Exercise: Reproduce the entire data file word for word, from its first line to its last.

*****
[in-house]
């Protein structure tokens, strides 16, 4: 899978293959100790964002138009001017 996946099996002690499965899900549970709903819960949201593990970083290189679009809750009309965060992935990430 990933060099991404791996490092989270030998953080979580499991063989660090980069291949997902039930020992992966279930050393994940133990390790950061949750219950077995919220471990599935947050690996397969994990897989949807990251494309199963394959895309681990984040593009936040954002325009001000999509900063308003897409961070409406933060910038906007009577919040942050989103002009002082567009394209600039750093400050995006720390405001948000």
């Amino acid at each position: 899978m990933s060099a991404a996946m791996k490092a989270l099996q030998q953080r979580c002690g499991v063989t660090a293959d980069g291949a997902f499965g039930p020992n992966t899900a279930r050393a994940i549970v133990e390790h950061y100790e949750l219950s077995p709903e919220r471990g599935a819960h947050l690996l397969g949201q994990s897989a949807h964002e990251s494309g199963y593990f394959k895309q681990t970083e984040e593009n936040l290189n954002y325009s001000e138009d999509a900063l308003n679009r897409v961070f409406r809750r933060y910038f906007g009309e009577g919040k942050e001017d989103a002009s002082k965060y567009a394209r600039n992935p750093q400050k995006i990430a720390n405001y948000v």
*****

[in-house]
């Protein structure tokens, strides 16, 4: 899978293959100790964002138009001017 996946099996002690499965899900549970709903819960949201593990970083290189679009809750009309965060992935990430 990933060099991404791996490092989270030998953080979580499991063989660090980069291949997902039930020992992966279930050393994940133990390790950061949750219950077995919220471990599935947050690996397969994990897989949807990251494309199963394959895309681990984040593009936040954002325009001000999509900063308003897409961070409406933060910038906007009577919040942050989103002009002082567009394209600039750093400050995006720390405001948000």
């Amino acid at each position: 899978m990933s060099a991404a996946m791996k490092a989270l099996q030998q953080r979580c002690g499991v063989t660090a293959d980069g291949a997902f499965g039930p020992n992966t899900a279930r050393a994940i549970v133990e390790h950061y100790e949750l219950s077995p709903e919220r471990g599935a819960h947050l690996l397969g949201q994990s897989a949807h964002e990251s494309g199963y593990f394959k895309q681990t970083e984040e593009n936040l290189n954002y325009s001000e138009d999509a900063l308003n679009r897409v961070f409406r809750r933060y910038f906007g009309e009577g919040k942050e001017d989103a002009s002082k965060y567009a394209r600039n992935p750093q400050k995006i990430a720390n405001y948000v």